Rising inflation and rate hike concerns will continue to drive market volatility

Markets have adjusted to the reality that monetary policy tightening is inevitable as investors move to protect capital gains from last year's bull run

A trader at the New York Stock Exchange. Technology stocks are being heavily sold, with the tech-heavy Nasdaq index in correction territory since falling 13 per cent from its December high. AP

“Real inflation is everywhere,” said the chief executive of US investment bank Goldman Sachs during the release of the bank’s fourth-quarter results last week.

Compensation costs jumped 33 per cent in 2021, while they rose by only 8 per cent in the previous year. But it is not only wealthy bankers who are feeling the effects. It seems people around the globe are subject to rising price pressures on a daily basis, with official inflation figures for everyday goods hitting multi-decade highs.

US consumer prices recently increased at their fastest pace in about 40 years, with the headline rate hitting 7 per cent in December. Seven of the past nine releases have come in above analyst estimates. Even when stripping out the more volatile food and energy sectors, prices still registered their sharpest pick-up since February 1991.

This kind of surging consumer price data has also been reported in Canada, the UK, Germany and Japan, with booming demand and supply-chain bottlenecks continuing to persist into 2022.

The fragile nature of the just-in-time approach to global manufacturing has been laid bare and there will, no doubt, be much ongoing discussion to dig deeper into one of the principal issues coming out of the Covid-19 pandemic.

Omicron has continued to unsettle the recovery, although there is light at the end of the tunnel. But the rotation from goods spending to services spending will be crucial in relieving some of the stress in goods prices. This is because costs are currently being driven mainly by supply issues and not excess demand.

Although many economists believe these once-in-a-generation price rises will ease in time, they still see costs elevated over the course of this year. When we have been used to annual increases in cost of living at less than 1 per cent, the shock is real.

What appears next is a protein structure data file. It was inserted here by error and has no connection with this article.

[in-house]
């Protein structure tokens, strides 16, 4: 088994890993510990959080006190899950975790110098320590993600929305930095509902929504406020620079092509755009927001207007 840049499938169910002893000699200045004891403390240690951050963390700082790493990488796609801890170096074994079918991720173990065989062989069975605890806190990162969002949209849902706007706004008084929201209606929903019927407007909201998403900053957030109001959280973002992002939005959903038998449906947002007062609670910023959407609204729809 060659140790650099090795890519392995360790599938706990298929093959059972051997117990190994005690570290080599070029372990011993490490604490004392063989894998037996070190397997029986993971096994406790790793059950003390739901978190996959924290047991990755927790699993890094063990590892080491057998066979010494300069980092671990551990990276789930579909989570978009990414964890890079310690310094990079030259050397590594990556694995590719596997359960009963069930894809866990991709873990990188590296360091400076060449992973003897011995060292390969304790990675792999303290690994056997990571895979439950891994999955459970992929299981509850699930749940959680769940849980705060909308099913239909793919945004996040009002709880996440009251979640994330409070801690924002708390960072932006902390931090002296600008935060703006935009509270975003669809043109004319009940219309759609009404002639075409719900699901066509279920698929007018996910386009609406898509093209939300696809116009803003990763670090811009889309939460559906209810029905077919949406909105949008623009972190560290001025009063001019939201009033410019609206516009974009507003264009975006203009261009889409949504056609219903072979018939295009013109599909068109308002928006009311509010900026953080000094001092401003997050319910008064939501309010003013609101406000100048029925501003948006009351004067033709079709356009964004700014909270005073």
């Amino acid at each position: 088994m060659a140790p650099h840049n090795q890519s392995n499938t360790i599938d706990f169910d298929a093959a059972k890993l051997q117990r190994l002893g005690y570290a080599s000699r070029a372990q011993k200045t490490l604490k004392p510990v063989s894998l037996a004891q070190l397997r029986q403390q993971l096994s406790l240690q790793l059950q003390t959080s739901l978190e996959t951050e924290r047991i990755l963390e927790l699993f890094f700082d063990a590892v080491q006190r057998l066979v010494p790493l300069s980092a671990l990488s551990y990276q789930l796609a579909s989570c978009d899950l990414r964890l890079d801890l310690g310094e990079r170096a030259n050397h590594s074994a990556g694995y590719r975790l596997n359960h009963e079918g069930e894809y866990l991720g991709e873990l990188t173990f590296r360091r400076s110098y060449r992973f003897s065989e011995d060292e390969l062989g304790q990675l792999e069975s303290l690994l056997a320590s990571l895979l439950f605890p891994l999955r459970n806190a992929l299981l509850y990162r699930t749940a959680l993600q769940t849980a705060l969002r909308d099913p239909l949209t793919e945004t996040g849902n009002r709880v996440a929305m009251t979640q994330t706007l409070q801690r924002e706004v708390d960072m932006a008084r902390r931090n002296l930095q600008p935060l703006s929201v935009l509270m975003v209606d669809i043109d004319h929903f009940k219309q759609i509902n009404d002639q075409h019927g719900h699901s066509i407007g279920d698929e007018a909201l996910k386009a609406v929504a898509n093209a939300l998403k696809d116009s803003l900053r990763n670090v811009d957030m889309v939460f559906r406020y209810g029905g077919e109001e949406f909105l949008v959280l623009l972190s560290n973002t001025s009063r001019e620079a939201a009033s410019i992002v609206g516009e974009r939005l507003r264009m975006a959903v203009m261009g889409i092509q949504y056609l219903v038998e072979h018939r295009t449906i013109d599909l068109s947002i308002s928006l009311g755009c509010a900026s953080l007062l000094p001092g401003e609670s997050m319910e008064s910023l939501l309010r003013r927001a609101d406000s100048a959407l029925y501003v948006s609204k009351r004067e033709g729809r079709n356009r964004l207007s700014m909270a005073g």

Markets have adjusted to this new reality by quickly realising that monetary policy tightening is inevitable in 2022.

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The rapid catch-up by policymakers and, more particularly, the subsequent run-up in rates have some similarities to the first quarter of last year
Hussein Sayed, chief market strategist, Exinity Group

The US Federal Reserve has shifted its former “transitory” stance on inflation in double-quick time and is willing to raise interest rates earlier and faster than previously thought. Traders have now priced in four 25 basis point rate increases for this year, starting in March.

The pace of bond market moves have been astounding. Last March, Fed policymakers were still saying it would be 2024 before they would start moving interest rates higher. In June, Fed officials advanced it to 2023 and, in September, they changed it to 2022 and indicated there would only be one rate increase.

The rapid catch-up by policymakers and, more particularly, the subsequent run-up in rates have some similarities to the first quarter of last year. Then followed a steady fall into the summer months.

Could we see this scene play out again if supply-chain disruptions ease and the Omicron wave subsides? Inflation expectations have been more stable recently, with China factory prices and a US factory activity expansion, for example, increasing at a slower pace than analysts expected.

However, with emergency liquidity currently being withdrawn, highly valued, expensive parts of the market are still exposed to broad, sharp sell-offs. Technology stocks are already being heavily sold, with the tech-heavy Nasdaq index in correction territory since falling 13 per cent from its December high.

The current rotation towards value stocks is expected to continue in this environment, with volatility remaining elevated. This means active stock picking appears to be the name of the game in equity markets, with a focus on companies that can deliver dividends and buybacks.

But risks of a broader correction in equities in the first half of the year, as the policy punchbowl is finally withdrawn, loom large as investors protect capital gains from the previous bull run.

Hussein Sayed is the chief market strategist at Exinity Group

Updated: January 26, 2022, 4:00 AM